Objectives: To determine the incidence of cardiopulmonary resuscitation in PICUs and subsequent outcomes.
Design, setting, and patients: Multicenter prospective observational study of children younger than 18 years old randomly selected and intensively followed from PICU admission to hospital discharge in the Collaborative Pediatric Critical Care Research Network December 2011 to April 2013.
Results: Among 10,078 children enrolled, 139 (1.4%) received cardiopulmonary resuscitation for more than or equal to 1 minute and/or defibrillation. Of these children, 78% attained return of circulation, 45% survived to hospital discharge, and 89% of survivors had favorable neurologic outcomes. The relative incidence of cardiopulmonary resuscitation events was higher for cardiac patients compared with non-cardiac patients (3.4% vs 0.8%, p <0.001), but survival rate to hospital discharge with favorable neurologic outcome was not statistically different (41% vs 39%, respectively). Shorter duration of cardiopulmonary resuscitation was associated with higher survival rates: 66% (29/44) survived to hospital discharge after 1-3 minutes of cardiopulmonary resuscitation versus 28% (9/32) after more than 30 minutes (p < 0.001). Among survivors, 90% (26/29) had a favorable neurologic outcome after 1-3 minutes versus 89% (8/9) after more than 30 minutes of cardiopulmonary resuscitation.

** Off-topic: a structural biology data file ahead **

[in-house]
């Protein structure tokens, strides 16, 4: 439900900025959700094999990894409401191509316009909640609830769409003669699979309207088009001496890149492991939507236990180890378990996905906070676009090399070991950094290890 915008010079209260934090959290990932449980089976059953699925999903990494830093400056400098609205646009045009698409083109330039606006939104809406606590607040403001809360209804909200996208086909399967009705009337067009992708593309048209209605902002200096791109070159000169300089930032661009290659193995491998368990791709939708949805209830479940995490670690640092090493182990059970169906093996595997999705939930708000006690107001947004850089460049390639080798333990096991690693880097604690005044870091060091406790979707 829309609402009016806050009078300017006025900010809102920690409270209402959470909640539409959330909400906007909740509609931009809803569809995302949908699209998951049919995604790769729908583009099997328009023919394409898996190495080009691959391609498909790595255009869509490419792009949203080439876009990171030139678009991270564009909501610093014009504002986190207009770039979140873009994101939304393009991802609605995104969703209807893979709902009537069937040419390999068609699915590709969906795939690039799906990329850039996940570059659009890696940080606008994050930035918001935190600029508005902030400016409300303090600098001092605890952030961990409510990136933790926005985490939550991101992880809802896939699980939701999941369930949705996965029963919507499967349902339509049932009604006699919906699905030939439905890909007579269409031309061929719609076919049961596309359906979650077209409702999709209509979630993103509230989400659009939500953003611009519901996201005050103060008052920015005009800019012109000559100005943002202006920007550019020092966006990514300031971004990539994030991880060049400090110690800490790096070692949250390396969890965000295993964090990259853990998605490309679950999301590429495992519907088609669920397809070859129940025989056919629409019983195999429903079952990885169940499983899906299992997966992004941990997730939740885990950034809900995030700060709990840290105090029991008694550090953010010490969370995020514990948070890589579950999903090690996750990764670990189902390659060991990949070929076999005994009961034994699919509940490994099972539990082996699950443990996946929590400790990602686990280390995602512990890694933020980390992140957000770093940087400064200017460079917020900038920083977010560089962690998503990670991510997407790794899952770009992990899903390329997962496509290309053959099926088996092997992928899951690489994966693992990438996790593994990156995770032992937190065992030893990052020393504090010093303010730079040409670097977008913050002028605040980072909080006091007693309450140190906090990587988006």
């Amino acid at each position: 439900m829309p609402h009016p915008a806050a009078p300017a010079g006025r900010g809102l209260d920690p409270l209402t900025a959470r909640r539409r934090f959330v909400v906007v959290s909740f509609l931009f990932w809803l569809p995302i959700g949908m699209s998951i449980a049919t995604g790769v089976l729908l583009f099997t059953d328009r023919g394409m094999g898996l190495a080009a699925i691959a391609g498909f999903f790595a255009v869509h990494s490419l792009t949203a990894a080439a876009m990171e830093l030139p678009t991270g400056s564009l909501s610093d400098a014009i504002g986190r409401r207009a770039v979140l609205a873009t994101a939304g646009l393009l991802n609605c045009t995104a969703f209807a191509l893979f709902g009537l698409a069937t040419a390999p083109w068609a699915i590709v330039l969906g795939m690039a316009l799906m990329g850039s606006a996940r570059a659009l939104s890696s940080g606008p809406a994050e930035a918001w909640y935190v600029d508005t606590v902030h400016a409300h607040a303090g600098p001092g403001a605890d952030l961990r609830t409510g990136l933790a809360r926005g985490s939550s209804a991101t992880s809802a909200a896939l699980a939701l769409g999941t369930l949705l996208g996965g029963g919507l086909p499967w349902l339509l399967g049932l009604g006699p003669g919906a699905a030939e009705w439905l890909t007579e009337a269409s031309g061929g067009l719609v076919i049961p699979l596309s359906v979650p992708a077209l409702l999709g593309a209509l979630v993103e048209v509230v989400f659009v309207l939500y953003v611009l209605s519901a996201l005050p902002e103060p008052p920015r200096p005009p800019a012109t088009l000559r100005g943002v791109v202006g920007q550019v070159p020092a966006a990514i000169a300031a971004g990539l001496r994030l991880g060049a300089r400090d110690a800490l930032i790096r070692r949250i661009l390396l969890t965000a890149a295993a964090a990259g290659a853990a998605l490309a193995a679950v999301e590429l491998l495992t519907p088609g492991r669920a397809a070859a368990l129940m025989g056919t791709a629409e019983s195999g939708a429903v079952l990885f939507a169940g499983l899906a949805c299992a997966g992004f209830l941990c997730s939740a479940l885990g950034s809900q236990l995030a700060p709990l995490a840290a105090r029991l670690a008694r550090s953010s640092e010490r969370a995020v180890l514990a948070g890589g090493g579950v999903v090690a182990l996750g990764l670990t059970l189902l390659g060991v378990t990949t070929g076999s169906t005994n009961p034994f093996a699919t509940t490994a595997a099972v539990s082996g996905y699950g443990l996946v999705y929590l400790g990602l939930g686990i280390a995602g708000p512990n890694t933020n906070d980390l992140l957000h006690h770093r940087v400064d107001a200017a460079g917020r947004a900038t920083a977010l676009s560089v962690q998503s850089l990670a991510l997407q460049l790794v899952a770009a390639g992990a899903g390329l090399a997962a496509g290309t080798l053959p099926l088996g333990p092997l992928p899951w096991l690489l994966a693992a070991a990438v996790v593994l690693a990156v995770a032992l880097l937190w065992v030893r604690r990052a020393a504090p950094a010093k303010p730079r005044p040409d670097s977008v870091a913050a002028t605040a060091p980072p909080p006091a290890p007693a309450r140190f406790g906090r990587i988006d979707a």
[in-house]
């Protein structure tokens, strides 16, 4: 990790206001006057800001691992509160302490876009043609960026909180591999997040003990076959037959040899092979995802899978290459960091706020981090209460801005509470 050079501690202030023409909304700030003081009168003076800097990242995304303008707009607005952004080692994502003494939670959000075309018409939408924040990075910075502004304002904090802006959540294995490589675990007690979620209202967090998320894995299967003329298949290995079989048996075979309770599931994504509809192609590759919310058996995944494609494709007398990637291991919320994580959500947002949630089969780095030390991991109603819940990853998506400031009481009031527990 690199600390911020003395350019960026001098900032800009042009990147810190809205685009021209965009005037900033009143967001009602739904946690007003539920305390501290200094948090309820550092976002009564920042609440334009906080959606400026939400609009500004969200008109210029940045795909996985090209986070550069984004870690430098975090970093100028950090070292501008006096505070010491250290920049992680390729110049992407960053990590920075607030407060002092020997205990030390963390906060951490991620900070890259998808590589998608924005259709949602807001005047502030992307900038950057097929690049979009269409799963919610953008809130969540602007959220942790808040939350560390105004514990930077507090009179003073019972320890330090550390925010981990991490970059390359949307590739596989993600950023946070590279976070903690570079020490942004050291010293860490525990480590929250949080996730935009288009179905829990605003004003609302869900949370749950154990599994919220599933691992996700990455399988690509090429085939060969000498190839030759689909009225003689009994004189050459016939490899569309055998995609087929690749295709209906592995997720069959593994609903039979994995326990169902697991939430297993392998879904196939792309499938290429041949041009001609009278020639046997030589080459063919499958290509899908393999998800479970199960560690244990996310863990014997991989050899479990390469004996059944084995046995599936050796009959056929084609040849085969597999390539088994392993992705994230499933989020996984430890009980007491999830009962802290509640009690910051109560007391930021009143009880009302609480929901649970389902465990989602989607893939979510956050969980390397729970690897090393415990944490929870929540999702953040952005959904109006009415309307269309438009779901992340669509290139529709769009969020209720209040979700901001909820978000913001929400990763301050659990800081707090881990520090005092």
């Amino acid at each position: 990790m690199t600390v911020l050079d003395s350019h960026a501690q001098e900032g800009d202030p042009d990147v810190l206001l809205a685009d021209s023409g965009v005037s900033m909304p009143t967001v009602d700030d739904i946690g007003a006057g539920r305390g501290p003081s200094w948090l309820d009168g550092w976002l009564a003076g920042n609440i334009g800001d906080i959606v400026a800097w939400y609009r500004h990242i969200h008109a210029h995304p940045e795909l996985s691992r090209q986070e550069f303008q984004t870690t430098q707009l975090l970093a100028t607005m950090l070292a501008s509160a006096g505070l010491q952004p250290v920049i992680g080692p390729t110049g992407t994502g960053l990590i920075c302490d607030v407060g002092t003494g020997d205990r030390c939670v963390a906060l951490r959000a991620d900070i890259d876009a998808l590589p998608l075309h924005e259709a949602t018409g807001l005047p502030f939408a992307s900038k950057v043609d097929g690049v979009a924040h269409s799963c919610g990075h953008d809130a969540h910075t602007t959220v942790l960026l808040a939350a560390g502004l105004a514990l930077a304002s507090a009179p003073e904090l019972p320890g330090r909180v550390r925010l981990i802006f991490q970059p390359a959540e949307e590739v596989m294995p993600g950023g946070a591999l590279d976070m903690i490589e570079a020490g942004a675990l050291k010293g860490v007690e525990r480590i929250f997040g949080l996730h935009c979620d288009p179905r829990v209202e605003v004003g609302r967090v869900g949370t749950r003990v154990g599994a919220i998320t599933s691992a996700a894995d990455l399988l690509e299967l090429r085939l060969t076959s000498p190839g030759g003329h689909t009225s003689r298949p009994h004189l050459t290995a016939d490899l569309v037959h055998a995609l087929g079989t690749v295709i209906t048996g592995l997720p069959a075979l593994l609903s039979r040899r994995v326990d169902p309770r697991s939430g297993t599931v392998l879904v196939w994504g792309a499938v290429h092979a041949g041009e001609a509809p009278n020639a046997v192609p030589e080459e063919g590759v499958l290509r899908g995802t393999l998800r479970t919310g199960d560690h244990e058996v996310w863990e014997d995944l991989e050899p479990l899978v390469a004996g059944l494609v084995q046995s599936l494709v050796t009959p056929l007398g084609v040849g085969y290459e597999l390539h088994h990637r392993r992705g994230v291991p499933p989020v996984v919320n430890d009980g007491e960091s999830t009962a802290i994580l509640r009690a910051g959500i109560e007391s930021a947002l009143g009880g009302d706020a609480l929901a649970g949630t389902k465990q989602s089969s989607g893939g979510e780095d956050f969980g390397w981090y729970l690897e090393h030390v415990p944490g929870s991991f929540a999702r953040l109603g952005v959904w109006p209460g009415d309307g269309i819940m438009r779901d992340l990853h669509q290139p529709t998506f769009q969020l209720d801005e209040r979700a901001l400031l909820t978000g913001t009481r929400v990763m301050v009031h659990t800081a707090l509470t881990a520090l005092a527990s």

Conclusions: These data establish that contemporary PICU cardiopulmonary resuscitation, including long durations of cardiopulmonary resuscitation, results in high rates of survival-to-hospital discharge (45%) and favorable neurologic outcomes among survivors (89%). Rates of survival with favorable neurologic outcomes were similar among cardiac and noncardiac patients. The rigorous prospective, observational study design avoided the limitations of missing data and potential selection biases inherent in registry and administrative data.